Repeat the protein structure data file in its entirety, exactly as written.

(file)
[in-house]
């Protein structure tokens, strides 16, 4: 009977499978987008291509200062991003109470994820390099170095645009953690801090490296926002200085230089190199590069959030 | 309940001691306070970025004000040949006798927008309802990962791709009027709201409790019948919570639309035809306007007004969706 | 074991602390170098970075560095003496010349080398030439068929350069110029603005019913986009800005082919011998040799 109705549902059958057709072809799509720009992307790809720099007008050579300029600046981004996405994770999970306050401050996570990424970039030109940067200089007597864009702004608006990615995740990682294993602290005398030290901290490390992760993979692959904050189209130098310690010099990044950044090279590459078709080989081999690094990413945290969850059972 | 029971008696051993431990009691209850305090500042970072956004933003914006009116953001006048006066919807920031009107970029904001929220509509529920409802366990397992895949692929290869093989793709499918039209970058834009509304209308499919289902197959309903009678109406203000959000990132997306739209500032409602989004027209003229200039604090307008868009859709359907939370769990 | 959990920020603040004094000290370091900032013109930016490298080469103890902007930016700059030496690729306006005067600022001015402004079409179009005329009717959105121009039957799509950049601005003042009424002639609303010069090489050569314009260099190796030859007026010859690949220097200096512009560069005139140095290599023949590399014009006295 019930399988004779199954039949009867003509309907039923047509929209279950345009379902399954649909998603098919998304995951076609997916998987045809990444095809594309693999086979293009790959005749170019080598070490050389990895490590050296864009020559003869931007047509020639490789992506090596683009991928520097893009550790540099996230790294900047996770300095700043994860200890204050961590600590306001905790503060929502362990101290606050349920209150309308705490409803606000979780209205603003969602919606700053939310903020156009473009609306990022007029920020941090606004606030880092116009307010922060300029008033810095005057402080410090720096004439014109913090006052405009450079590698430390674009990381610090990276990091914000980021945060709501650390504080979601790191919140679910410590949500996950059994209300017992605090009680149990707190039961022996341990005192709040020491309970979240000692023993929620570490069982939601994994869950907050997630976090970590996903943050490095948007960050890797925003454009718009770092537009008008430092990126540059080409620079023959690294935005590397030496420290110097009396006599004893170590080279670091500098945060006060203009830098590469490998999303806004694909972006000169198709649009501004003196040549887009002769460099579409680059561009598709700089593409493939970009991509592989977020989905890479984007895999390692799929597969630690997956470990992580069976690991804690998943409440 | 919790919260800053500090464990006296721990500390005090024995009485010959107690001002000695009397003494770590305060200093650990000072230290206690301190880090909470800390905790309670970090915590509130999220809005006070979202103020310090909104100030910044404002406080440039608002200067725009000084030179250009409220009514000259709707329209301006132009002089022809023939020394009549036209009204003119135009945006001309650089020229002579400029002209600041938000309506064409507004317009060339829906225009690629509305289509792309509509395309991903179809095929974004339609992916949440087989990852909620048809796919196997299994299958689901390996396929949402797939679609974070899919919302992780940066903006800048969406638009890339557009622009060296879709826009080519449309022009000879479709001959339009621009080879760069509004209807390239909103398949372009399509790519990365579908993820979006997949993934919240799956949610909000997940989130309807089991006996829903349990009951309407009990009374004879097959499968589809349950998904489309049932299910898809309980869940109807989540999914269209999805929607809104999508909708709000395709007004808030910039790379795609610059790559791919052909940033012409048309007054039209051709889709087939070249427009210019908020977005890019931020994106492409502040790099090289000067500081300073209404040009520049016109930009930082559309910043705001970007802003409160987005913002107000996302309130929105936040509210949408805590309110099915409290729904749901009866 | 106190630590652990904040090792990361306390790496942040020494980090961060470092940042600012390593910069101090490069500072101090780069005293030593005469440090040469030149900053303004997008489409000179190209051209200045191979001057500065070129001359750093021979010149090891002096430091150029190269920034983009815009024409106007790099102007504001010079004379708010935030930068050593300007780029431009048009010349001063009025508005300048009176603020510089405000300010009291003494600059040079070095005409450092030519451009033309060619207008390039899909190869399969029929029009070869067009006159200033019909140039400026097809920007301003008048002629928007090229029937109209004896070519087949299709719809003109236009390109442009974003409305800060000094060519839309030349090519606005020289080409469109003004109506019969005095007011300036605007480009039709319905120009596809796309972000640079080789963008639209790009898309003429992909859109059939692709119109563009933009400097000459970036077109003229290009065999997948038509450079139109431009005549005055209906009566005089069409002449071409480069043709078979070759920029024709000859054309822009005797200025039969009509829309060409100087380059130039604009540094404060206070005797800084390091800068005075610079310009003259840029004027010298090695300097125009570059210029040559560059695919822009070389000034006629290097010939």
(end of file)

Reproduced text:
[in-house]
């Protein structure tokens, strides 16, 4: 009977499978987008291509200062991003109470994820390099170095645009953690801090490296926002200085230089190199590069959030 | 309940001691306070970025004000040949006798927008309802990962791709009027709201409790019948919570639309035809306007007004969706 | 074991602390170098970075560095003496010349080398030439068929350069110029603005019913986009800005082919011998040799 109705549902059958057709072809799509720009992307790809720099007008050579300029600046981004996405994770999970306050401050996570990424970039030109940067200089007597864009702004608006990615995740990682294993602290005398030290901290490390992760993979692959904050189209130098310690010099990044950044090279590459078709080989081999690094990413945290969850059972 | 029971008696051993431990009691209850305090500042970072956004933003914006009116953001006048006066919807920031009107970029904001929220509509529920409802366990397992895949692929290869093989793709499918039209970058834009509304209308499919289902197959309903009678109406203000959000990132997306739209500032409602989004027209003229200039604090307008868009859709359907939370769990 | 959990920020603040004094000290370091900032013109930016490298080469103890902007930016700059030496690729306006005067600022001015402004079409179009005329009717959105121009039957799509950049601005003042009424002639609303010069090489050569314009260099190796030859007026010859690949220097200096512009560069005139140095290599023949590399014009006295 019930399988004779199954039949009867003509309907039923047509929209279950345009379902399954649909998603098919998304995951076609997916998987045809990444095809594309693999086979293009790959005749170019080598070490050389990895490590050296864009020559003869931007047509020639490789992506090596683009991928520097893009550790540099996230790294900047996770300095700043994860200890204050961590600590306001905790503060929502362990101290606050349920209150309308705490409803606000979780209205603003969602919606700053939310903020156009473009609306990022007029920020941090606004606030880092116009307010922060300029008033810095005057402080410090720096004439014109913090006052405009450079590698430390674009990381610090990276990091914000980021945060709501650390504080979601790191919140679910410590949500996950059994209300017992605090009680149990707190039961022996341990005192709040020491309970979240000692023993929620570490069982939601994994869950907050997630976090970590996903943050490095948007960050890797925003454009718009770092537009008008430092990126540059080409620079023959690294935005590397030496420290110097009396006599004893170590080279670091500098945060006060203009830098590469490998999303806004694909972006000169198709649009501004003196040549887009002769460099579409680059561009598709700089593409493939970009991509592989977020989905890479984007895999390692799929597969630690997956470990992580069976690991804690998943409440 | 919790919260800053500090464990006296721990500390005090024995009485010959107690001002000695009397003494770590305060200093650990000072230290206690301190880090909470800390905790309670970090915590509130999220809005006070979202103020310090909104100030910044404002406080440039608002200067725009000084030179250009409220009514000259709707329209301006132009002089022809023939020394009549036209009204003119135009945006001309650089020229002579400029002209600041938000309506064409507004317009060339829906225009690629509305289509792309509509395309991903179809095929974004339609992916949440087989990852909620048809796919196997299994299958689901390996396929949402797939679609974070899919919302992780940066903006800048969406638009890339557009622009060296879709826009080519449309022009000879479709001959339009621009080879760069509004209807390239909103398949372009399509790519990365579908993820979006997949993934919240799956949610909000997940989130309807089991006996829903349990009951309407009990009374004879097959499968589809349950998904489309049932299910898809309980869940109807989540999914269209999805929607809104999508909708709000395709007004808030910039790379795609610059790559791919052909940033012409048309007054039209051709889709087939070249427009210019908020977005890019931020994106492409502040790099090289000067500081300073209404040009520049016109930009930082559309910043705001970007802003409160987005913002107000996302309130929105936040509210949408805590309110099915409290729904749901009866 | 106190630590652990904040090792990361306390790496942040020494980090961060470092940042600012390593910069101090490069500072101090780069005293030593005469440090040469030149900053303004997008489409000179190209051209200045191979001057500065070129001359750093021979010149090891002096430091150029190269920034983009815009024409106007790099102007504001010079004379708010935030930068050593300007780029431009048009010349001063009025508005300048009176603020510089405000300010009291003494600059040079070095005409450092030519451009033309060619207008390039899909190869399969029929029009070869067009006159200033019909140039400026097809920007301003008048002629928007090229029937109209004896070519087949299709719809003109236009390109442009974003409305800060000094060519839309030349090519606005020289080409469109003004109506019969005095007011300036605007480009039709319905120009596809796309972000640079080789963008639209790009898309003429992909859109059939692709119109563009933009400097000459970036077109003229290009065999997948038509450079139109431009005549005055209906009566005089069409002449071409480069043709078979070759920029024709000859054309822009005797200025039969009509829309060409100087380059130039604009540094404060206070005797800084390091800068005075610079310009003259840029004027010298090695300097125009570059210029040559560059695919822009070389000034006629290097010939």